Intended for healthcare professionals


Treating our own

BMJ 2004; 328 doi: (Published 17 June 2004) Cite this as: BMJ 2004;328:1505
  1. Philip Helliwell, senior lecturer in rheumatology (
  1. University of Leeds

    One advantage of being in the medical profession is that you can avoid the tedium and delays of seeing a doctor simply by hailing a colleague. Over the years I have been consulted by many members of the consultant staff and by many other professionals, medical and non-medical. A friend calls these “corridor consultations,” and he always feels a little compromised by them. As a dermatologist he is particularly vulnerable: surely, they think, he just needs to have a quick glance to identify the problem? The funny thing is that many of colleagues who approach you teach students the importance of a careful history and full examination before formulating a diagnosis and treatment plan. They would be horrified if you suggested that all they needed to do was have a quick glance at the problem and would rant on about Osler and Asher and the value of the clinical examination.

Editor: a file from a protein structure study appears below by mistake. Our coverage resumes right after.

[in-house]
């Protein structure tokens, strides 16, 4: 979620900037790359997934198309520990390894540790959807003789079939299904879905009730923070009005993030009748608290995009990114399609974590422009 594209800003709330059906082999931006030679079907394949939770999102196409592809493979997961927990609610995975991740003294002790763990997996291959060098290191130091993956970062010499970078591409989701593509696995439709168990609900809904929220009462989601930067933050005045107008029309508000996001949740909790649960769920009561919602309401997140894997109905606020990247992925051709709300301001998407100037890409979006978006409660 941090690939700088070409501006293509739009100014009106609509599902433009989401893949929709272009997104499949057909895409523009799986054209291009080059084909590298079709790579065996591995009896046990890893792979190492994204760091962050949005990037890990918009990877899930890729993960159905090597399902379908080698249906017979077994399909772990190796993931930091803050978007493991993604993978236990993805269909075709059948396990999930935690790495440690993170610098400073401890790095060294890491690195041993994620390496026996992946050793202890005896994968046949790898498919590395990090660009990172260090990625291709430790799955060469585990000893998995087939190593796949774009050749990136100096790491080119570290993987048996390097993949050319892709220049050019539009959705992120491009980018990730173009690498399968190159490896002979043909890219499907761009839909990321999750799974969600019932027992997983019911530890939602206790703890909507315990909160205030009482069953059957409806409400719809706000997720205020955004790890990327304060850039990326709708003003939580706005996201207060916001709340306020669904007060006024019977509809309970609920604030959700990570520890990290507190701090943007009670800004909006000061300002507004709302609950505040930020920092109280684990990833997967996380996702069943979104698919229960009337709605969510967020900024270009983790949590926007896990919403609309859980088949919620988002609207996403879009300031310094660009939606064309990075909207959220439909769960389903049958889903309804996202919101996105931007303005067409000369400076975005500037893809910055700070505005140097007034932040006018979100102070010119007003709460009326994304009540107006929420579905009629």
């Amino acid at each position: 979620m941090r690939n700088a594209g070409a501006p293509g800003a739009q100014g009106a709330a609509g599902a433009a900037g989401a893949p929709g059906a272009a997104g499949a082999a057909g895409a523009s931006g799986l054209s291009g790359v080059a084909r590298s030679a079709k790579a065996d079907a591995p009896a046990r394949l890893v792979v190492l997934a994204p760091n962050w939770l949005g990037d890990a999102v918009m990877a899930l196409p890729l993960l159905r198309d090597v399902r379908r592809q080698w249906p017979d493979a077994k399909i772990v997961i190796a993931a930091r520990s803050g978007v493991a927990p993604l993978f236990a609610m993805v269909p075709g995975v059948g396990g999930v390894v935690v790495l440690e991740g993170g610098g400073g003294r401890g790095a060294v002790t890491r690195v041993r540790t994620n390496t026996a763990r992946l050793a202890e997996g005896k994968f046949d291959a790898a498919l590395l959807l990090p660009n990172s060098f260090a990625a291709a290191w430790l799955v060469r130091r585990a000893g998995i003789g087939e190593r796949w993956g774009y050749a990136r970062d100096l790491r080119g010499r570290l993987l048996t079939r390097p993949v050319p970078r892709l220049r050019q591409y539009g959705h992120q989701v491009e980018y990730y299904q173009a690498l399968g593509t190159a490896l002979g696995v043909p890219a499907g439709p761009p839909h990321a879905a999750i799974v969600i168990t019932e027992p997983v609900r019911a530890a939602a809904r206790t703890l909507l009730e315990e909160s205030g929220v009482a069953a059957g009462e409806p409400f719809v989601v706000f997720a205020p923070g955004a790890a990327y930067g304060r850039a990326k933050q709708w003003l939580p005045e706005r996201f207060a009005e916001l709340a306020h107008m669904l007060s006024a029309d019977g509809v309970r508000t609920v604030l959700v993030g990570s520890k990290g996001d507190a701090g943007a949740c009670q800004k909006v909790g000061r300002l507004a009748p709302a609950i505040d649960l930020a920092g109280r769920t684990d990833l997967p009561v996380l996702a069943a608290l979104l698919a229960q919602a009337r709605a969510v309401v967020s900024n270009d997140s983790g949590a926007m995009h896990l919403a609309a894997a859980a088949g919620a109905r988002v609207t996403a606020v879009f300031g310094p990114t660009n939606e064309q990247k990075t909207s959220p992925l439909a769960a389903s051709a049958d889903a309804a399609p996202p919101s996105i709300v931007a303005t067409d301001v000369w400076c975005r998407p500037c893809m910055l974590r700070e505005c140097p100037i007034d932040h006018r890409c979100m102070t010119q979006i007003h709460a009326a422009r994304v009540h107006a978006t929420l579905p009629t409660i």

I dread the words “I know you're not on duty”

    So, is it a question of “Do as I say, not as I do,” …

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